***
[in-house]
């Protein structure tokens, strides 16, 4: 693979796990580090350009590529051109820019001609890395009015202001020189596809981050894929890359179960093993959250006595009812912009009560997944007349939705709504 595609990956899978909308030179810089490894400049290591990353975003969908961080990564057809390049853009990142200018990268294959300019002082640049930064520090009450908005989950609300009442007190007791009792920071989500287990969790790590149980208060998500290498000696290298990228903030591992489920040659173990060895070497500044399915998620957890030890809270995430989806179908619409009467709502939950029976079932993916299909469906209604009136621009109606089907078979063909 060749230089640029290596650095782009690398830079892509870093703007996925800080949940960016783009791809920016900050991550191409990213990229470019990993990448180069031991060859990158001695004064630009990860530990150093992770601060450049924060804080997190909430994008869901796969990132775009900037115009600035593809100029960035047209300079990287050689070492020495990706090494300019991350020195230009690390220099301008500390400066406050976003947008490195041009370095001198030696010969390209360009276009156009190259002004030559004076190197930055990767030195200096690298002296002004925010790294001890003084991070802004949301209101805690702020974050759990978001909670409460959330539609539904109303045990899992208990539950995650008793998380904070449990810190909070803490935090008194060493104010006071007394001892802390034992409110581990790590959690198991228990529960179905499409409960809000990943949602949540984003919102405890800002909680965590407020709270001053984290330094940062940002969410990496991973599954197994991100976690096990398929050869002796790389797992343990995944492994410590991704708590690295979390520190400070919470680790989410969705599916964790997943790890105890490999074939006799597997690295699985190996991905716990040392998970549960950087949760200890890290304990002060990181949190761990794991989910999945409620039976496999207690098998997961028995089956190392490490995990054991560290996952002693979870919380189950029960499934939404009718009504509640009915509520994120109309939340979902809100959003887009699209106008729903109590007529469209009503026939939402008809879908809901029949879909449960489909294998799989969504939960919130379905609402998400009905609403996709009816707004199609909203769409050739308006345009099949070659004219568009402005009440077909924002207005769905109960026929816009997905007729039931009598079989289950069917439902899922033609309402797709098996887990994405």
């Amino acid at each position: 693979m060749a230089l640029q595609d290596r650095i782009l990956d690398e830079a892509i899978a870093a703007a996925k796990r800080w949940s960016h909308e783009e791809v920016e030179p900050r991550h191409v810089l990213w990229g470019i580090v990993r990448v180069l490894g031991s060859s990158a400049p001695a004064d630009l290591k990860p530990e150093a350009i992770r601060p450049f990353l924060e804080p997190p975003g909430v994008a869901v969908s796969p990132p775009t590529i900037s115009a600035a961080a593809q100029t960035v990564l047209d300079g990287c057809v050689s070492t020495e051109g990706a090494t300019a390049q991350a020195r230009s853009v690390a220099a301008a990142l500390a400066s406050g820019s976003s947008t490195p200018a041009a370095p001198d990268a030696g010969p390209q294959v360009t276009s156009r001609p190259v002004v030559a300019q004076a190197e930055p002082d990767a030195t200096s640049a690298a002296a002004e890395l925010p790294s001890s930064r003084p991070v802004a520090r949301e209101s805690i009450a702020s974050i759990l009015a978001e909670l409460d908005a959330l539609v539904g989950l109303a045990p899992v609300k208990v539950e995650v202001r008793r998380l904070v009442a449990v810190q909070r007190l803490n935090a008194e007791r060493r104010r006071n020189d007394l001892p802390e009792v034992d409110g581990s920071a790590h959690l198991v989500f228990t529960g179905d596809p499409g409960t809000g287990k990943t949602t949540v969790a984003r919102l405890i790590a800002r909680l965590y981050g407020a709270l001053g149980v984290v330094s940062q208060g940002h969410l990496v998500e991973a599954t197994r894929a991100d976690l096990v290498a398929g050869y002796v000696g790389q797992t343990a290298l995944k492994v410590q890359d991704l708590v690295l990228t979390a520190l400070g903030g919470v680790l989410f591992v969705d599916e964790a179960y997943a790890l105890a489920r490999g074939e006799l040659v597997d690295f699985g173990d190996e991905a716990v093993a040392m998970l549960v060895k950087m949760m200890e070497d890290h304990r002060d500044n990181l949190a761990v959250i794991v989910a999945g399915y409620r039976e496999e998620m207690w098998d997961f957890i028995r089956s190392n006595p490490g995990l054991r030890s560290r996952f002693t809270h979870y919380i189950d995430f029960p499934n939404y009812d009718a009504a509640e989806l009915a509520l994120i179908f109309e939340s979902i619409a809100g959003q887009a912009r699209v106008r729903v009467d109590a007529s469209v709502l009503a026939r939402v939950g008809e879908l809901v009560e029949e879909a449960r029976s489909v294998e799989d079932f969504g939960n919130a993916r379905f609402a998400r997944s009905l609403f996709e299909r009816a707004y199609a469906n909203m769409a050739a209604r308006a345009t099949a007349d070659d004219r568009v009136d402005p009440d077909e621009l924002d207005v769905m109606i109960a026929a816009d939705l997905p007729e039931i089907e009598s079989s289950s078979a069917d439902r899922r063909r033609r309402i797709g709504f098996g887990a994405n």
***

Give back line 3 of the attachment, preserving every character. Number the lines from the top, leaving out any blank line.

């Amino acid at each position: 693979m060749a230089l640029q595609d290596r650095i782009l990956d690398e830079a892509i899978a870093a703007a996925k796990r800080w949940s960016h909308e783009e791809v920016e030179p900050r991550h191409v810089l990213w990229g470019i580090v990993r990448v180069l490894g031991s060859s990158a400049p001695a004064d630009l290591k990860p530990e150093a350009i992770r601060p450049f990353l924060e804080p997190p975003g909430v994008a869901v969908s796969p990132p775009t590529i900037s115009a600035a961080a593809q100029t960035v990564l047209d300079g990287c057809v050689s070492t020495e051109g990706a090494t300019a390049q991350a020195r230009s853009v690390a220099a301008a990142l500390a400066s406050g820019s976003s947008t490195p200018a041009a370095p001198d990268a030696g010969p390209q294959v360009t276009s156009r001609p190259v002004v030559a300019q004076a190197e930055p002082d990767a030195t200096s640049a690298a002296a002004e890395l925010p790294s001890s930064r003084p991070v802004a520090r949301e209101s805690i009450a702020s974050i759990l009015a978001e909670l409460d908005a959330l539609v539904g989950l109303a045990p899992v609300k208990v539950e995650v202001r008793r998380l904070v009442a449990v810190q909070r007190l803490n935090a008194e007791r060493r104010r006071n020189d007394l001892p802390e009792v034992d409110g581990s920071a790590h959690l198991v989500f228990t529960g179905d596809p499409g409960t809000g287990k990943t949602t949540v969790a984003r919102l405890i790590a800002r909680l965590y981050g407020a709270l001053g149980v984290v330094s940062q208060g940002h969410l990496v998500e991973a599954t197994r894929a991100d976690l096990v290498a398929g050869y002796v000696g790389q797992t343990a290298l995944k492994v410590q890359d991704l708590v690295l990228t979390a520190l400070g903030g919470v680790l989410f591992v969705d599916e964790a179960y997943a790890l105890a489920r490999g074939e006799l040659v597997d690295f699985g173990d190996e991905a716990v093993a040392m998970l549960v060895k950087m949760m200890e070497d890290h304990r002060d500044n990181l949190a761990v959250i794991v989910a999945g399915y409620r039976e496999e998620m207690w098998d997961f957890i028995r089956s190392n006595p490490g995990l054991r030890s560290r996952f002693t809270h979870y919380i189950d995430f029960p499934n939404y009812d009718a009504a509640e989806l009915a509520l994120i179908f109309e939340s979902i619409a809100g959003q887009a912009r699209v106008r729903v009467d109590a007529s469209v709502l009503a026939r939402v939950g008809e879908l809901v009560e029949e879909a449960r029976s489909v294998e799989d079932f969504g939960n919130a993916r379905f609402a998400r997944s009905l609403f996709e299909r009816a707004y199609a469906n909203m769409a050739a209604r308006a345009t099949a007349d070659d004219r568009v009136d402005p009440d077909e621009l924002d207005v769905m109606i109960a026929a816009d939705l997905p007729e039931i089907e009598s079989s289950s078979a069917d439902r899922r063909r033609r309402i797709g709504f098996g887990a994405n």